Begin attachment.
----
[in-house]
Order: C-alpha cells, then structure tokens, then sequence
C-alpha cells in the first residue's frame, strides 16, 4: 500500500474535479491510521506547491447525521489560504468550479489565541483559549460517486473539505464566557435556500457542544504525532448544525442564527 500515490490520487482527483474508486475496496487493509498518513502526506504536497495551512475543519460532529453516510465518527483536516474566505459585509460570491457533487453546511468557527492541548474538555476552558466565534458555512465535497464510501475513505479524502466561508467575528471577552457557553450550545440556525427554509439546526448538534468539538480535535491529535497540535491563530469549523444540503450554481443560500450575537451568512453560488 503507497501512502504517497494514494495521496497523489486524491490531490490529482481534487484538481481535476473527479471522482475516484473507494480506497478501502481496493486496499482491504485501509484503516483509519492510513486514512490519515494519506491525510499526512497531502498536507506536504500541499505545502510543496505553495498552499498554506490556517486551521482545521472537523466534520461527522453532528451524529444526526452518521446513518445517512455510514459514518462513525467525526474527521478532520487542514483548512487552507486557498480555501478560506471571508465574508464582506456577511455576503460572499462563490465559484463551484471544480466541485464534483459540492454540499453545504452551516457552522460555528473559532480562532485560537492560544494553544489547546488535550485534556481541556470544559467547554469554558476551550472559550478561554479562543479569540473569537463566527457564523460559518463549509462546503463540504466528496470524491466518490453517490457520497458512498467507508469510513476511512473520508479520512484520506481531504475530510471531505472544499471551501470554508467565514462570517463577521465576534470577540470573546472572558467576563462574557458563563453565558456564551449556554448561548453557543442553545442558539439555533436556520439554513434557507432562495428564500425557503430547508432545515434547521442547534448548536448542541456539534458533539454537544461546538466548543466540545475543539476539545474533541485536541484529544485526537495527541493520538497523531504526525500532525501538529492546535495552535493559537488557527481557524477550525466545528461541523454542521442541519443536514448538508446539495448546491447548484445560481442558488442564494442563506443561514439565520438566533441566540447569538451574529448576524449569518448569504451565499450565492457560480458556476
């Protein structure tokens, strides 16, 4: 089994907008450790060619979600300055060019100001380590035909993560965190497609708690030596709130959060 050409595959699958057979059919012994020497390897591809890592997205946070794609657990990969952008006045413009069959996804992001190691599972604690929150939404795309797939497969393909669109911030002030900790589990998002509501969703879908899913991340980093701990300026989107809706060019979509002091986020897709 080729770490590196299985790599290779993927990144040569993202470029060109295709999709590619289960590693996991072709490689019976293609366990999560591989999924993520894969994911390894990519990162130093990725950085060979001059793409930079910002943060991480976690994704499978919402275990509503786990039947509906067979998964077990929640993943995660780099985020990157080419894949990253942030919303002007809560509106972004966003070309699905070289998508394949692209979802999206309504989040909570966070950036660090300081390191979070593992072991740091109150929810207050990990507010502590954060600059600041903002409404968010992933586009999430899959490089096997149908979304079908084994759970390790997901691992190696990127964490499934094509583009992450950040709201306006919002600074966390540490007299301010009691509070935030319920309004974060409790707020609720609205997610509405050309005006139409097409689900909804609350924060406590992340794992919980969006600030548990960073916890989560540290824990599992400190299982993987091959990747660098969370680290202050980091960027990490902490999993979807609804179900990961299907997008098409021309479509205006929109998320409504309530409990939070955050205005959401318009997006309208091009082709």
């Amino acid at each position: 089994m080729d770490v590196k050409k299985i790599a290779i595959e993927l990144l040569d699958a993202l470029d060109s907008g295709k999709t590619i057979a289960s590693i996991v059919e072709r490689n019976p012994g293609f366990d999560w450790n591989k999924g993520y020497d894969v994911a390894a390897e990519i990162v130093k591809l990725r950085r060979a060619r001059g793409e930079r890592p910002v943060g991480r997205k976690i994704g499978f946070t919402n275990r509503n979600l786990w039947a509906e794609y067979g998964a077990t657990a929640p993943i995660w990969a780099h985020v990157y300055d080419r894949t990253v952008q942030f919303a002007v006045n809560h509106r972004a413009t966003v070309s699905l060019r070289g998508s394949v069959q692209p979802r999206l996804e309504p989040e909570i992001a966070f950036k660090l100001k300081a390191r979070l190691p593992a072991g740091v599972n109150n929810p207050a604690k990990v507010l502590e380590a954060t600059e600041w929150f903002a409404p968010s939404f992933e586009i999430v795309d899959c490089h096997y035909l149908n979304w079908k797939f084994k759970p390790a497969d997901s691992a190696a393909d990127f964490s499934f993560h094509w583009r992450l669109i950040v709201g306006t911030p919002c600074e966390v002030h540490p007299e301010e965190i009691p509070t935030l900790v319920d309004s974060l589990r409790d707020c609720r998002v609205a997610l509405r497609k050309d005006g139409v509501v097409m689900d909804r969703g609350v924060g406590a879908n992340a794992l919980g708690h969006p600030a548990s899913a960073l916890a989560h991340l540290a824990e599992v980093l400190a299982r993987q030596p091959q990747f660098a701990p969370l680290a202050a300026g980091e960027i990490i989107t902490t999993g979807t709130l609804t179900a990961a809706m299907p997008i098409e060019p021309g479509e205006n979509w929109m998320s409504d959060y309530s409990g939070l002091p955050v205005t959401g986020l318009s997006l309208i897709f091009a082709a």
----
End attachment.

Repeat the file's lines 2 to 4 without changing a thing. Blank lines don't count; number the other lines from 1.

Order: C-alpha cells, then structure tokens, then sequence
C-alpha cells in the first residue's frame, strides 16, 4: 500500500474535479491510521506547491447525521489560504468550479489565541483559549460517486473539505464566557435556500457542544504525532448544525442564527 500515490490520487482527483474508486475496496487493509498518513502526506504536497495551512475543519460532529453516510465518527483536516474566505459585509460570491457533487453546511468557527492541548474538555476552558466565534458555512465535497464510501475513505479524502466561508467575528471577552457557553450550545440556525427554509439546526448538534468539538480535535491529535497540535491563530469549523444540503450554481443560500450575537451568512453560488 503507497501512502504517497494514494495521496497523489486524491490531490490529482481534487484538481481535476473527479471522482475516484473507494480506497478501502481496493486496499482491504485501509484503516483509519492510513486514512490519515494519506491525510499526512497531502498536507506536504500541499505545502510543496505553495498552499498554506490556517486551521482545521472537523466534520461527522453532528451524529444526526452518521446513518445517512455510514459514518462513525467525526474527521478532520487542514483548512487552507486557498480555501478560506471571508465574508464582506456577511455576503460572499462563490465559484463551484471544480466541485464534483459540492454540499453545504452551516457552522460555528473559532480562532485560537492560544494553544489547546488535550485534556481541556470544559467547554469554558476551550472559550478561554479562543479569540473569537463566527457564523460559518463549509462546503463540504466528496470524491466518490453517490457520497458512498467507508469510513476511512473520508479520512484520506481531504475530510471531505472544499471551501470554508467565514462570517463577521465576534470577540470573546472572558467576563462574557458563563453565558456564551449556554448561548453557543442553545442558539439555533436556520439554513434557507432562495428564500425557503430547508432545515434547521442547534448548536448542541456539534458533539454537544461546538466548543466540545475543539476539545474533541485536541484529544485526537495527541493520538497523531504526525500532525501538529492546535495552535493559537488557527481557524477550525466545528461541523454542521442541519443536514448538508446539495448546491447548484445560481442558488442564494442563506443561514439565520438566533441566540447569538451574529448576524449569518448569504451565499450565492457560480458556476
């Protein structure tokens, strides 16, 4: 089994907008450790060619979600300055060019100001380590035909993560965190497609708690030596709130959060 050409595959699958057979059919012994020497390897591809890592997205946070794609657990990969952008006045413009069959996804992001190691599972604690929150939404795309797939497969393909669109911030002030900790589990998002509501969703879908899913991340980093701990300026989107809706060019979509002091986020897709 080729770490590196299985790599290779993927990144040569993202470029060109295709999709590619289960590693996991072709490689019976293609366990999560591989999924993520894969994911390894990519990162130093990725950085060979001059793409930079910002943060991480976690994704499978919402275990509503786990039947509906067979998964077990929640993943995660780099985020990157080419894949990253942030919303002007809560509106972004966003070309699905070289998508394949692209979802999206309504989040909570966070950036660090300081390191979070593992072991740091109150929810207050990990507010502590954060600059600041903002409404968010992933586009999430899959490089096997149908979304079908084994759970390790997901691992190696990127964490499934094509583009992450950040709201306006919002600074966390540490007299301010009691509070935030319920309004974060409790707020609720609205997610509405050309005006139409097409689900909804609350924060406590992340794992919980969006600030548990960073916890989560540290824990599992400190299982993987091959990747660098969370680290202050980091960027990490902490999993979807609804179900990961299907997008098409021309479509205006929109998320409504309530409990939070955050205005959401318009997006309208091009082709």